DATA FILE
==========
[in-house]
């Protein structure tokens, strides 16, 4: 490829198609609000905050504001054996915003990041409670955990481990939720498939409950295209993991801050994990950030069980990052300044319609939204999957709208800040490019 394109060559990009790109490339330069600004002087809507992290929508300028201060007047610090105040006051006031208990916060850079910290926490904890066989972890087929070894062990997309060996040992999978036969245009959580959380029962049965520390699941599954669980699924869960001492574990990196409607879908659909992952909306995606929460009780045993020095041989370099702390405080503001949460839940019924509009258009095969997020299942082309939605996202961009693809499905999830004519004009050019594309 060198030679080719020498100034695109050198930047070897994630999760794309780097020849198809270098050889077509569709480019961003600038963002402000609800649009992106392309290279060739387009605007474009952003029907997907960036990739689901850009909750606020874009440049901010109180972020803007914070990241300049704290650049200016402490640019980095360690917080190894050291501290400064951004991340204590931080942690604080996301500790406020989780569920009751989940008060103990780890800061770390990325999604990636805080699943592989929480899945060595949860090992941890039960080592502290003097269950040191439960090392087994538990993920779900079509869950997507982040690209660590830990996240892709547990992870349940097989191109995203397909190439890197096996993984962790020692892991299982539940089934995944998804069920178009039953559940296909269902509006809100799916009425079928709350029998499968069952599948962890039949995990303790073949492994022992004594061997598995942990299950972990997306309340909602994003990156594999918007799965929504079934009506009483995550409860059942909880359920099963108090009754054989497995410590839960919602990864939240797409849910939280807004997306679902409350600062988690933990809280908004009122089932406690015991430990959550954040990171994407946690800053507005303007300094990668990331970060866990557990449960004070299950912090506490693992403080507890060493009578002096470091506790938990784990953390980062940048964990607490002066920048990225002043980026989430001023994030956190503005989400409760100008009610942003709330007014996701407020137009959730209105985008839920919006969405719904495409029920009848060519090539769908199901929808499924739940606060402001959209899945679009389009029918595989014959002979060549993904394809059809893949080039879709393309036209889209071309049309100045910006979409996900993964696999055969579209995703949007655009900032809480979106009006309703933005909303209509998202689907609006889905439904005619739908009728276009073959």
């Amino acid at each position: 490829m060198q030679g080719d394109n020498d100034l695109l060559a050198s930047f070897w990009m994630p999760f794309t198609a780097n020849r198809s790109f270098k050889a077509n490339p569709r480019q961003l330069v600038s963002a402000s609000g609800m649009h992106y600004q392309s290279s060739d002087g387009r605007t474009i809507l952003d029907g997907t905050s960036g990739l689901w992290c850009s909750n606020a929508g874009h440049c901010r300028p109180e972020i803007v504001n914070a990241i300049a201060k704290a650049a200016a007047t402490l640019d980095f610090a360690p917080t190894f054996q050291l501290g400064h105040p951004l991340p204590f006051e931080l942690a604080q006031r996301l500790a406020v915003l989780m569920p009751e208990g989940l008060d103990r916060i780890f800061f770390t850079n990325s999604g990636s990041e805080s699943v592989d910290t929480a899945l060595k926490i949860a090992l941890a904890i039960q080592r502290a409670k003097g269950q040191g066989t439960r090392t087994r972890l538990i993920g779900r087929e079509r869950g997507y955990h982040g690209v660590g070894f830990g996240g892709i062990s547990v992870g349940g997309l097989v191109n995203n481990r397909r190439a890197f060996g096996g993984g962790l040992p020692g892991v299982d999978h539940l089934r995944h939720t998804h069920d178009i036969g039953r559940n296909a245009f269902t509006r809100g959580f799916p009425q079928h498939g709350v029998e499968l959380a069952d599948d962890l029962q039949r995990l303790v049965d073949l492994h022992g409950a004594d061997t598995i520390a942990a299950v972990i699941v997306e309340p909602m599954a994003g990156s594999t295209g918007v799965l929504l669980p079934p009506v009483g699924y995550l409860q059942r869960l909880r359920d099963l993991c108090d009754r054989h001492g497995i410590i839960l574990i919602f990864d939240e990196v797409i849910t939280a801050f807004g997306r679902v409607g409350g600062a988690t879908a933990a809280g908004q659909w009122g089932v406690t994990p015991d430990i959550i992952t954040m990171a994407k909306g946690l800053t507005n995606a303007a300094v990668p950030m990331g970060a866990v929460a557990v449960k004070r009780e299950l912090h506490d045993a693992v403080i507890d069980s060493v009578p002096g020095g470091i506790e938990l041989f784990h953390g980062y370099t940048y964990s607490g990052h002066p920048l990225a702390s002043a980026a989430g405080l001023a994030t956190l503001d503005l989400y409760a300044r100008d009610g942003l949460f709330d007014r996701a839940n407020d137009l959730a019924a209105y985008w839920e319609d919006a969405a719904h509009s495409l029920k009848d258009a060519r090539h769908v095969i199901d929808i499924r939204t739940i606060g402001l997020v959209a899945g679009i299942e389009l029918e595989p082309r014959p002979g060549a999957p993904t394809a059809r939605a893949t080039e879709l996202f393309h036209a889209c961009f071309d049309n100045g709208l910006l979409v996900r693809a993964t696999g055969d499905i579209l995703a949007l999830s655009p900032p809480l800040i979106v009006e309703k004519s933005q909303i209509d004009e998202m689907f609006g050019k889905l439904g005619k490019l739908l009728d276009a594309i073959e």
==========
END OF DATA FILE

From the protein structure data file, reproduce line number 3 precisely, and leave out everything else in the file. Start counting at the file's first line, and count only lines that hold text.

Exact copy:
């Amino acid at each position: 490829m060198q030679g080719d394109n020498d100034l695109l060559a050198s930047f070897w990009m994630p999760f794309t198609a780097n020849r198809s790109f270098k050889a077509n490339p569709r480019q961003l330069v600038s963002a402000s609000g609800m649009h992106y600004q392309s290279s060739d002087g387009r605007t474009i809507l952003d029907g997907t905050s960036g990739l689901w992290c850009s909750n606020a929508g874009h440049c901010r300028p109180e972020i803007v504001n914070a990241i300049a201060k704290a650049a200016a007047t402490l640019d980095f610090a360690p917080t190894f054996q050291l501290g400064h105040p951004l991340p204590f006051e931080l942690a604080q006031r996301l500790a406020v915003l989780m569920p009751e208990g989940l008060d103990r916060i780890f800061f770390t850079n990325s999604g990636s990041e805080s699943v592989d910290t929480a899945l060595k926490i949860a090992l941890a904890i039960q080592r502290a409670k003097g269950q040191g066989t439960r090392t087994r972890l538990i993920g779900r087929e079509r869950g997507y955990h982040g690209v660590g070894f830990g996240g892709i062990s547990v992870g349940g997309l097989v191109n995203n481990r397909r190439a890197f060996g096996g993984g962790l040992p020692g892991v299982d999978h539940l089934r995944h939720t998804h069920d178009i036969g039953r559940n296909a245009f269902t509006r809100g959580f799916p009425q079928h498939g709350v029998e499968l959380a069952d599948d962890l029962q039949r995990l303790v049965d073949l492994h022992g409950a004594d061997t598995i520390a942990a299950v972990i699941v997306e309340p909602m599954a994003g990156s594999t295209g918007v799965l929504l669980p079934p009506v009483g699924y995550l409860q059942r869960l909880r359920d099963l993991c108090d009754r054989h001492g497995i410590i839960l574990i919602f990864d939240e990196v797409i849910t939280a801050f807004g997306r679902v409607g409350g600062a988690t879908a933990a809280g908004q659909w009122g089932v406690t994990p015991d430990i959550i992952t954040m990171a994407k909306g946690l800053t507005n995606a303007a300094v990668p950030m990331g970060a866990v929460a557990v449960k004070r009780e299950l912090h506490d045993a693992v403080i507890d069980s060493v009578p002096g020095g470091i506790e938990l041989f784990h953390g980062y370099t940048y964990s607490g990052h002066p920048l990225a702390s002043a980026a989430g405080l001023a994030t956190l503001d503005l989400y409760a300044r100008d009610g942003l949460f709330d007014r996701a839940n407020d137009l959730a019924a209105y985008w839920e319609d919006a969405a719904h509009s495409l029920k009848d258009a060519r090539h769908v095969i199901d929808i499924r939204t739940i606060g402001l997020v959209a899945g679009i299942e389009l029918e595989p082309r014959p002979g060549a999957p993904t394809a059809r939605a893949t080039e879709l996202f393309h036209a889209c961009f071309d049309n100045g709208l910006l979409v996900r693809a993964t696999g055969d499905i579209l995703a949007l999830s655009p900032p809480l800040i979106v009006e309703k004519s933005q909303i209509d004009e998202m689907f609006g050019k889905l439904g005619k490019l739908l009728d276009a594309i073959e």